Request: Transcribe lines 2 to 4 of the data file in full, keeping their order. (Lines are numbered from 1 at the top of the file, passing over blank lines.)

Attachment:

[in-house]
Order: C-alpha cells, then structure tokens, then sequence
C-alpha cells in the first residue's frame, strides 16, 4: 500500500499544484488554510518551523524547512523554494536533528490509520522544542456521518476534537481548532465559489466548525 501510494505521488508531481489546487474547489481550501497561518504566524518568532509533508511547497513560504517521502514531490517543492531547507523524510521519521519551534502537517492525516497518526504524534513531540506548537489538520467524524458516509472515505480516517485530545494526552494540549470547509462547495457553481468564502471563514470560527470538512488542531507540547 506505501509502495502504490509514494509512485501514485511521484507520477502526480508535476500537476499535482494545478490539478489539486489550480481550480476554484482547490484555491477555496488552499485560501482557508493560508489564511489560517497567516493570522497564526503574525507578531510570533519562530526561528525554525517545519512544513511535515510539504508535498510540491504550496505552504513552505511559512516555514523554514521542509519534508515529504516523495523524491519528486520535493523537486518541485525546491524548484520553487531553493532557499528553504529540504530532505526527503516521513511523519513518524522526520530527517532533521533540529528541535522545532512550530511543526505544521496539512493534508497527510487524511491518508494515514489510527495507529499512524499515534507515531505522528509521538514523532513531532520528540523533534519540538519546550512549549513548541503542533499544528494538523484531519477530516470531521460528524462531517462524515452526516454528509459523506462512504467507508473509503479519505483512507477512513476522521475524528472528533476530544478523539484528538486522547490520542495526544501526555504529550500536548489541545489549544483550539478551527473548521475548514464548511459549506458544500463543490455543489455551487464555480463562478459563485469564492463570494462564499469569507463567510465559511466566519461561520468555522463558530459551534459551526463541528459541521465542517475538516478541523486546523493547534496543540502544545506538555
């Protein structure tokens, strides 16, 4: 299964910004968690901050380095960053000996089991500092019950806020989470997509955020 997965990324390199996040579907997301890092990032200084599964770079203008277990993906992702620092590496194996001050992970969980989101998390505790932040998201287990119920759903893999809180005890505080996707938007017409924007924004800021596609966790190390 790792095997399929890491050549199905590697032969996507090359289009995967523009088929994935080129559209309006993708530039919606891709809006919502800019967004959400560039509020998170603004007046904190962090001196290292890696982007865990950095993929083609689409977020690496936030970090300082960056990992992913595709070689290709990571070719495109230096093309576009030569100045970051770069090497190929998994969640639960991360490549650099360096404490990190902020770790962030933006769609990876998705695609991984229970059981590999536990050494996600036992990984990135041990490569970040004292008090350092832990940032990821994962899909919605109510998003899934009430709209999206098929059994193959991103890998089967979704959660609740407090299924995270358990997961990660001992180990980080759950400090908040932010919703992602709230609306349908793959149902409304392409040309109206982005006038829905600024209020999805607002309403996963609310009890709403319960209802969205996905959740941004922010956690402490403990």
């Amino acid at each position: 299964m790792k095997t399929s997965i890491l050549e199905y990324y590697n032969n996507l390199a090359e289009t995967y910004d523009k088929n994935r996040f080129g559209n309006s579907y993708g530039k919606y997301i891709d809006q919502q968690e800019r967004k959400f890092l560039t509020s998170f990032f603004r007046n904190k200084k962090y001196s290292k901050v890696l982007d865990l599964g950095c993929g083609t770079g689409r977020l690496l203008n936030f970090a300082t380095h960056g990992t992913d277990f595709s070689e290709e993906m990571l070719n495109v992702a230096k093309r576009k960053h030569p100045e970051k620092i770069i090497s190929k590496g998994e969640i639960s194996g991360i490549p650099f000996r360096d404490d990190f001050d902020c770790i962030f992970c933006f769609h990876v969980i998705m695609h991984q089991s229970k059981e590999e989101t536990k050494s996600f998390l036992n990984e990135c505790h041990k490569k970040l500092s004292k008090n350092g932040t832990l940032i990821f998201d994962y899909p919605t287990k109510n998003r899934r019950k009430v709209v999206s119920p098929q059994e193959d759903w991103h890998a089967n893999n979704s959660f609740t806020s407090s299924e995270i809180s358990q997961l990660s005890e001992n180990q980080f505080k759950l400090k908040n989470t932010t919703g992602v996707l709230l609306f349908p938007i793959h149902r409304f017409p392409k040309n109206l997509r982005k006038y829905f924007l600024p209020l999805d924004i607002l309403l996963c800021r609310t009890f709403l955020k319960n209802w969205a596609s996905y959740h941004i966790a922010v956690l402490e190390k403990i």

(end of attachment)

Order: C-alpha cells, then structure tokens, then sequence
C-alpha cells in the first residue's frame, strides 16, 4: 500500500499544484488554510518551523524547512523554494536533528490509520522544542456521518476534537481548532465559489466548525 501510494505521488508531481489546487474547489481550501497561518504566524518568532509533508511547497513560504517521502514531490517543492531547507523524510521519521519551534502537517492525516497518526504524534513531540506548537489538520467524524458516509472515505480516517485530545494526552494540549470547509462547495457553481468564502471563514470560527470538512488542531507540547 506505501509502495502504490509514494509512485501514485511521484507520477502526480508535476500537476499535482494545478490539478489539486489550480481550480476554484482547490484555491477555496488552499485560501482557508493560508489564511489560517497567516493570522497564526503574525507578531510570533519562530526561528525554525517545519512544513511535515510539504508535498510540491504550496505552504513552505511559512516555514523554514521542509519534508515529504516523495523524491519528486520535493523537486518541485525546491524548484520553487531553493532557499528553504529540504530532505526527503516521513511523519513518524522526520530527517532533521533540529528541535522545532512550530511543526505544521496539512493534508497527510487524511491518508494515514489510527495507529499512524499515534507515531505522528509521538514523532513531532520528540523533534519540538519546550512549549513548541503542533499544528494538523484531519477530516470531521460528524462531517462524515452526516454528509459523506462512504467507508473509503479519505483512507477512513476522521475524528472528533476530544478523539484528538486522547490520542495526544501526555504529550500536548489541545489549544483550539478551527473548521475548514464548511459549506458544500463543490455543489455551487464555480463562478459563485469564492463570494462564499469569507463567510465559511466566519461561520468555522463558530459551534459551526463541528459541521465542517475538516478541523486546523493547534496543540502544545506538555
């Protein structure tokens, strides 16, 4: 299964910004968690901050380095960053000996089991500092019950806020989470997509955020 997965990324390199996040579907997301890092990032200084599964770079203008277990993906992702620092590496194996001050992970969980989101998390505790932040998201287990119920759903893999809180005890505080996707938007017409924007924004800021596609966790190390 790792095997399929890491050549199905590697032969996507090359289009995967523009088929994935080129559209309006993708530039919606891709809006919502800019967004959400560039509020998170603004007046904190962090001196290292890696982007865990950095993929083609689409977020690496936030970090300082960056990992992913595709070689290709990571070719495109230096093309576009030569100045970051770069090497190929998994969640639960991360490549650099360096404490990190902020770790962030933006769609990876998705695609991984229970059981590999536990050494996600036992990984990135041990490569970040004292008090350092832990940032990821994962899909919605109510998003899934009430709209999206098929059994193959991103890998089967979704959660609740407090299924995270358990997961990660001992180990980080759950400090908040932010919703992602709230609306349908793959149902409304392409040309109206982005006038829905600024209020999805607002309403996963609310009890709403319960209802969205996905959740941004922010956690402490403990």